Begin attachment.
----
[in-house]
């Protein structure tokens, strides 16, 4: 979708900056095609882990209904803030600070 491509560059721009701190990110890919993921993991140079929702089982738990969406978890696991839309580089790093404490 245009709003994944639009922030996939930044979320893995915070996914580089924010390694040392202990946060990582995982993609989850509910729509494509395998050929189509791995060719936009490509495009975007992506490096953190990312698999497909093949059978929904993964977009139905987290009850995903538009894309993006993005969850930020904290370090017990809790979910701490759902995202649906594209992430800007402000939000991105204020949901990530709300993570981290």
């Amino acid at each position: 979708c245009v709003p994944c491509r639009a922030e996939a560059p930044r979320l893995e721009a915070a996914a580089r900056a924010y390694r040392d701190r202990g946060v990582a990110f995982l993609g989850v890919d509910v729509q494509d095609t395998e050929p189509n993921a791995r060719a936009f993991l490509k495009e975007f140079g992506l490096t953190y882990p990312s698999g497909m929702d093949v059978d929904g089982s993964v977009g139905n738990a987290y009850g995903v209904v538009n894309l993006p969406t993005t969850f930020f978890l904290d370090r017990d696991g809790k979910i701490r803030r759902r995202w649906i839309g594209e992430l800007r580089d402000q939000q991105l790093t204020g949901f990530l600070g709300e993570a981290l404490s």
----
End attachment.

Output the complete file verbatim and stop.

[in-house]
């Protein structure tokens, strides 16, 4: 979708900056095609882990209904803030600070 491509560059721009701190990110890919993921993991140079929702089982738990969406978890696991839309580089790093404490 245009709003994944639009922030996939930044979320893995915070996914580089924010390694040392202990946060990582995982993609989850509910729509494509395998050929189509791995060719936009490509495009975007992506490096953190990312698999497909093949059978929904993964977009139905987290009850995903538009894309993006993005969850930020904290370090017990809790979910701490759902995202649906594209992430800007402000939000991105204020949901990530709300993570981290």
């Amino acid at each position: 979708c245009v709003p994944c491509r639009a922030e996939a560059p930044r979320l893995e721009a915070a996914a580089r900056a924010y390694r040392d701190r202990g946060v990582a990110f995982l993609g989850v890919d509910v729509q494509d095609t395998e050929p189509n993921a791995r060719a936009f993991l490509k495009e975007f140079g992506l490096t953190y882990p990312s698999g497909m929702d093949v059978d929904g089982s993964v977009g139905n738990a987290y009850g995903v209904v538009n894309l993006p969406t993005t969850f930020f978890l904290d370090r017990d696991g809790k979910i701490r803030r759902r995202w649906i839309g594209e992430l800007r580089d402000q939000q991105l790093t204020g949901f990530l600070g709300e993570a981290l404490s």